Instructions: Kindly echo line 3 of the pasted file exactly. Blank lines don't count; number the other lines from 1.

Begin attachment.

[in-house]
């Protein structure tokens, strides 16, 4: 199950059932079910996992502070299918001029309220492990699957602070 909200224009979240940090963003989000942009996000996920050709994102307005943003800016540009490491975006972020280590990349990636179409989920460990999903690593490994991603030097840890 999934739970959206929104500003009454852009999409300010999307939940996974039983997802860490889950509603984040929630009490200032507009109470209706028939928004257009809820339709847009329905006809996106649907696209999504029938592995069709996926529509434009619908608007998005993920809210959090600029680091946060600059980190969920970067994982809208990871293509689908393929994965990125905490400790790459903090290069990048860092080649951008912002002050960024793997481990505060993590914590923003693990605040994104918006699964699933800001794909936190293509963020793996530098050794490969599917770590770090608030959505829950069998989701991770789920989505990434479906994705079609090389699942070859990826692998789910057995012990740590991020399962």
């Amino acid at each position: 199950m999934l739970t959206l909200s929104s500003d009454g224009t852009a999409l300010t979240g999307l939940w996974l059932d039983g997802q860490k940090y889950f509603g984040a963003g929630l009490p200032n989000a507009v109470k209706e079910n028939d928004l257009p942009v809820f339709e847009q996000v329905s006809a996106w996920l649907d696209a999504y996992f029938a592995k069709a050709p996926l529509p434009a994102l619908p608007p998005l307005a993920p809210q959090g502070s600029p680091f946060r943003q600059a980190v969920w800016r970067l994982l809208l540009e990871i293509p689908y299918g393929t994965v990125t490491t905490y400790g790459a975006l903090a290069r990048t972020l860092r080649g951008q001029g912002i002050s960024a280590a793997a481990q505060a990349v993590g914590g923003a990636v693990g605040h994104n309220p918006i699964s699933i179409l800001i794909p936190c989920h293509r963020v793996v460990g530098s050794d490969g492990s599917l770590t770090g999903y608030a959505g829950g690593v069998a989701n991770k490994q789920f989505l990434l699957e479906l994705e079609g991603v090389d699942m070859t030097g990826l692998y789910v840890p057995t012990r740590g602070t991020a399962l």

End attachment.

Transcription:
């Amino acid at each position: 199950m999934l739970t959206l909200s929104s500003d009454g224009t852009a999409l300010t979240g999307l939940w996974l059932d039983g997802q860490k940090y889950f509603g984040a963003g929630l009490p200032n989000a507009v109470k209706e079910n028939d928004l257009p942009v809820f339709e847009q996000v329905s006809a996106w996920l649907d696209a999504y996992f029938a592995k069709a050709p996926l529509p434009a994102l619908p608007p998005l307005a993920p809210q959090g502070s600029p680091f946060r943003q600059a980190v969920w800016r970067l994982l809208l540009e990871i293509p689908y299918g393929t994965v990125t490491t905490y400790g790459a975006l903090a290069r990048t972020l860092r080649g951008q001029g912002i002050s960024a280590a793997a481990q505060a990349v993590g914590g923003a990636v693990g605040h994104n309220p918006i699964s699933i179409l800001i794909p936190c989920h293509r963020v793996v460990g530098s050794d490969g492990s599917l770590t770090g999903y608030a959505g829950g690593v069998a989701n991770k490994q789920f989505l990434l699957e479906l994705e079609g991603v090389d699942m070859t030097g990826l692998y789910v840890p057995t012990r740590g602070t991020a399962l």